BRACED FRONT LEG
TRANSFER YOUR RUN-UP SPEED INTO THE BALL
A Braced Front Leg is when your leg acts as brake to help transfer your run up speed into your fast bowling action. This happens when your front foot hits the ground (called "Front Foot Contact"), and when done correctly can increase how fast you bowl.
WHY SHOULD THE FRONT LEG BRACE?
A Braced Front Leg transfers the momentum from your run up through your lower body, into your upper body, and finally into the cricket ball. When your front leg creates this large braking force, your upper body is catapulted forwards and the ball is delivered at higher speed.
What happens when a car drives into a brick wall at 100mph and the crash-test dummy inside is not wearing a seatbelt? The car stops immediately but the dummy is catapulted forwards at great speed through the windshield! That is similar to the effect a Braced Front Leg has within the bowling action - the more effective the brake, the greater the catapult effect on the cricket ball and the faster you can bowl.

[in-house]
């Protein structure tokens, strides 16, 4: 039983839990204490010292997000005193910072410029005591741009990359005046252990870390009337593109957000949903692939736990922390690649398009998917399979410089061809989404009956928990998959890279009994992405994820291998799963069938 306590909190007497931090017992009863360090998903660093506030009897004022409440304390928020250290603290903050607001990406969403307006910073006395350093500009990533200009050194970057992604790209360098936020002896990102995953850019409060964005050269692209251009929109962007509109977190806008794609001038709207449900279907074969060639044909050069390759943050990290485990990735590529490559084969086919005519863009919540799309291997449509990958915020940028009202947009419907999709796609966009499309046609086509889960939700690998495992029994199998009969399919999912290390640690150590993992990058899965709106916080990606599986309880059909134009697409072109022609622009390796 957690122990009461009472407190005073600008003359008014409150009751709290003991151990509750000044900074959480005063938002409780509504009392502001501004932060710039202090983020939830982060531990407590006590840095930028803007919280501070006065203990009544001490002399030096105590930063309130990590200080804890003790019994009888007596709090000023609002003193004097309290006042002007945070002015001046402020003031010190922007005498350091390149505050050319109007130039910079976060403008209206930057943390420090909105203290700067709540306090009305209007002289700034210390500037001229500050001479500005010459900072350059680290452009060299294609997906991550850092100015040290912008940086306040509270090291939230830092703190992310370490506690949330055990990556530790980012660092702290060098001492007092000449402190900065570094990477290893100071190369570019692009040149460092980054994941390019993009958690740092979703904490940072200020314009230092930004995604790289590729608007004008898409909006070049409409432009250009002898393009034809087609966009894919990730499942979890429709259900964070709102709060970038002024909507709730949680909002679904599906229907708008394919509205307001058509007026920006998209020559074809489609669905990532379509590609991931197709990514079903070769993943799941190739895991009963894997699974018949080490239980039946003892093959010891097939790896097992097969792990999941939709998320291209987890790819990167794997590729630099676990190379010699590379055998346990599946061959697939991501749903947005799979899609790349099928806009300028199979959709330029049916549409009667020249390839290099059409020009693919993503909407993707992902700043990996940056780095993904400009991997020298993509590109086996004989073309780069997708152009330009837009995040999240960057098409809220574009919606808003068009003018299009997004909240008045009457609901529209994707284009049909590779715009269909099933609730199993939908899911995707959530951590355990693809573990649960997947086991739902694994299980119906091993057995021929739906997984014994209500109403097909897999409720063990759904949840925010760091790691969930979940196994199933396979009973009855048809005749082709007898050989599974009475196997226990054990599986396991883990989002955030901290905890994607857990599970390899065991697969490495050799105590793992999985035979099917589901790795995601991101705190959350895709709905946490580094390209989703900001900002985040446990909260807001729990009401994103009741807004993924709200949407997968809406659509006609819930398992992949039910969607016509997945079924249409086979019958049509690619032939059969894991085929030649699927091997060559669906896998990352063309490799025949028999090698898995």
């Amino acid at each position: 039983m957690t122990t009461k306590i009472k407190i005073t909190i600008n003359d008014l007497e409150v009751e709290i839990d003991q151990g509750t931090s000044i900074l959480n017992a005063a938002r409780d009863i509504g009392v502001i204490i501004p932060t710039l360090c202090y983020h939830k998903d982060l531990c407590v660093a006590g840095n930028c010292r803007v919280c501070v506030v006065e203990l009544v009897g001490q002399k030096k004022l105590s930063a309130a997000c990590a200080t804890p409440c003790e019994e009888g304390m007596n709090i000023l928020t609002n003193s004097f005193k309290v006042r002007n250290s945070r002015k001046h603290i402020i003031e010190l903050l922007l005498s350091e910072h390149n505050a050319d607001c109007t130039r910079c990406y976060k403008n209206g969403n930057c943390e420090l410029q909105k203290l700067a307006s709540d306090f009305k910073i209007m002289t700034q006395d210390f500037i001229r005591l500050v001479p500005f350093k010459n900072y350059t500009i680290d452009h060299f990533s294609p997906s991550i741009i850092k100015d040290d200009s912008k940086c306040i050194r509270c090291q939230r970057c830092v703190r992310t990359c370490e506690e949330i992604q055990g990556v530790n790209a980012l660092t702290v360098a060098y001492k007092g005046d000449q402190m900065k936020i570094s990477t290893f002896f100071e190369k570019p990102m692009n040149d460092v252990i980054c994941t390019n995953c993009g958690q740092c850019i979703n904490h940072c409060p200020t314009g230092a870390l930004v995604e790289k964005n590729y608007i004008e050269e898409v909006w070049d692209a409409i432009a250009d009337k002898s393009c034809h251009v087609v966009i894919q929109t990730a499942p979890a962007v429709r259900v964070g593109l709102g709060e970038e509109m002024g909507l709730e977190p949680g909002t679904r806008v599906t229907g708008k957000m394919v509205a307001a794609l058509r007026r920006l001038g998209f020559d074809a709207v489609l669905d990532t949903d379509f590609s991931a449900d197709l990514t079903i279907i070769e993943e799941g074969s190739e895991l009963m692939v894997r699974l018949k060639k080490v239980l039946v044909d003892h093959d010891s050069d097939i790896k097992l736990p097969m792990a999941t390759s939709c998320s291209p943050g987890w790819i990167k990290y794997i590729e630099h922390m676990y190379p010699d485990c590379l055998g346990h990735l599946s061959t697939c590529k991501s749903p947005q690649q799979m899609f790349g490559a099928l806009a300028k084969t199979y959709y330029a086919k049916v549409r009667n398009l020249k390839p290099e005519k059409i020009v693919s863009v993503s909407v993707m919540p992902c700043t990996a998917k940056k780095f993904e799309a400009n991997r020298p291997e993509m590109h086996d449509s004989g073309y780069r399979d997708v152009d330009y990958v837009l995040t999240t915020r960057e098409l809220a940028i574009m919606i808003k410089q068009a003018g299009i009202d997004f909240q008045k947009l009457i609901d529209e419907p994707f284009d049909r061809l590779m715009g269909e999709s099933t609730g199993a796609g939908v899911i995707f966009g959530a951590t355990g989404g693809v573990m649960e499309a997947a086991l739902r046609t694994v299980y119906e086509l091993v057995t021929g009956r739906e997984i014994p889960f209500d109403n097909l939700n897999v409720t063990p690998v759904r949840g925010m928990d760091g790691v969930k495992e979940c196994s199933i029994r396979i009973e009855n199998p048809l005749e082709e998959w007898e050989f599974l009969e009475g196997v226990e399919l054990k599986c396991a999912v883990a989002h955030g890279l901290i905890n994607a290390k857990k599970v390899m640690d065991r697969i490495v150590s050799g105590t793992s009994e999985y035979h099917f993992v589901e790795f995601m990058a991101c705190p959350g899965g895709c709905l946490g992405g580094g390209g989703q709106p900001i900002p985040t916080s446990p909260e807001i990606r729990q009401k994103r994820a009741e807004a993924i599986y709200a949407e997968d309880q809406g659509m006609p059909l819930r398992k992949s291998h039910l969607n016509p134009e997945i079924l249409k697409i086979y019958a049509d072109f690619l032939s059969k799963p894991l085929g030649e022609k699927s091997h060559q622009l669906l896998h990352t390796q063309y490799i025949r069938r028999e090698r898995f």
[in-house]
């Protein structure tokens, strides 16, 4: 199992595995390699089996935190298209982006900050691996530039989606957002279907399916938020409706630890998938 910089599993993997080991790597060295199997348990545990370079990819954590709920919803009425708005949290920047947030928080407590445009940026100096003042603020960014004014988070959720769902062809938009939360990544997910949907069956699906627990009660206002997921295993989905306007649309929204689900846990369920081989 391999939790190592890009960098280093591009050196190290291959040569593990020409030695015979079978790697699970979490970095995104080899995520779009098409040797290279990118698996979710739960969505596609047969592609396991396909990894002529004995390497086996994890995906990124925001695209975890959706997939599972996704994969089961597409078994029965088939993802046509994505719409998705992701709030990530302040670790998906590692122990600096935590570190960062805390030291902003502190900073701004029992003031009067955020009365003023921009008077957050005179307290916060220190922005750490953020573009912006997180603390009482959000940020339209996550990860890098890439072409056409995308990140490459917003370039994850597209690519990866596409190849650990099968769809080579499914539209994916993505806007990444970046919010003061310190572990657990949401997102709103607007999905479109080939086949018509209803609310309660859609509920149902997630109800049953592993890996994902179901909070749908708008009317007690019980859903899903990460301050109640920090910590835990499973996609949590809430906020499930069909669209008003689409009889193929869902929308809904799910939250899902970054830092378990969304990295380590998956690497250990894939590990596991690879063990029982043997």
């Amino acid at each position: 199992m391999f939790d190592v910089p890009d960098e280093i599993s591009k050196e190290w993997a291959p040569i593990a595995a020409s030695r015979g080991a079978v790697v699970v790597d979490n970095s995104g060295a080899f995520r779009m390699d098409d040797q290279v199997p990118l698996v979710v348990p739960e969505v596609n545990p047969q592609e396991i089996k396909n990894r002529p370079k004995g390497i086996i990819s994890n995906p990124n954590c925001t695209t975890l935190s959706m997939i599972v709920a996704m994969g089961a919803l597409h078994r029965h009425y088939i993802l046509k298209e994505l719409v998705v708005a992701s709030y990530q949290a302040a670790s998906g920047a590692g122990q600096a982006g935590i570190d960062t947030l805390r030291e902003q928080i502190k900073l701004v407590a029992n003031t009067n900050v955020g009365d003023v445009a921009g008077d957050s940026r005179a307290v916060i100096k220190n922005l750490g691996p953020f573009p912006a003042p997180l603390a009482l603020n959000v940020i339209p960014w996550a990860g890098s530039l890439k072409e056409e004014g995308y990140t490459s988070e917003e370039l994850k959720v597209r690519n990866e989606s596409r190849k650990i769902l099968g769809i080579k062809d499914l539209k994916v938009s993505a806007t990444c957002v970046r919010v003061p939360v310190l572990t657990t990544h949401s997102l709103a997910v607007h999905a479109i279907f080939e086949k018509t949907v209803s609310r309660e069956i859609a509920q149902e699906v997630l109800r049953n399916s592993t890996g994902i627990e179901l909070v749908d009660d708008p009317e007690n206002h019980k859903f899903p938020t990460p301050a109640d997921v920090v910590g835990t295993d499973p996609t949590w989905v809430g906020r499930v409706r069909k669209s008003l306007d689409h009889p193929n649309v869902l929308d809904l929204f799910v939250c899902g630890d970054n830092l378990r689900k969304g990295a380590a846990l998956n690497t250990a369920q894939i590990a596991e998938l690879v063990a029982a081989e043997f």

Many of cricket's fastest bowlers brace their front leg, which partly explains why they can bowl so fast. It is still possible to bowl fast if you cannot brace your front leg, however you will need to make sure you can achieve other key parts of an efficient fast bowling technique.
HOW DO YOU BRACE THE FRONT LEG?
To brace your front leg effectively:
Straighten your leg in the air before your front foot hits the ground
Land heel-first at Front Foot Contact with your front foot pointing straight down the wicket
Create an angle of roughly 45 degrees between your front leg and the ground
Keep the front leg as straight/still as possible from Front Foot Contact to when you release the ball
There are different ways of bracing your front leg:
1. Land with your front leg straight at Front Foot Contact, and keep it straight as you release the ball
2. Land with your front leg slightly bent at Front Foot Contact, then straighten it before you release the ball
3. Land with your front leg slightly bent at Front Foot Contact, but keep it still as you release the ball
At Front Foot Contact, you want both your feet to be in line with your hips, pointing forwards down the wicket. This helps your body to drive in a straight line towards the target, allowing you to bowl fast and straight.
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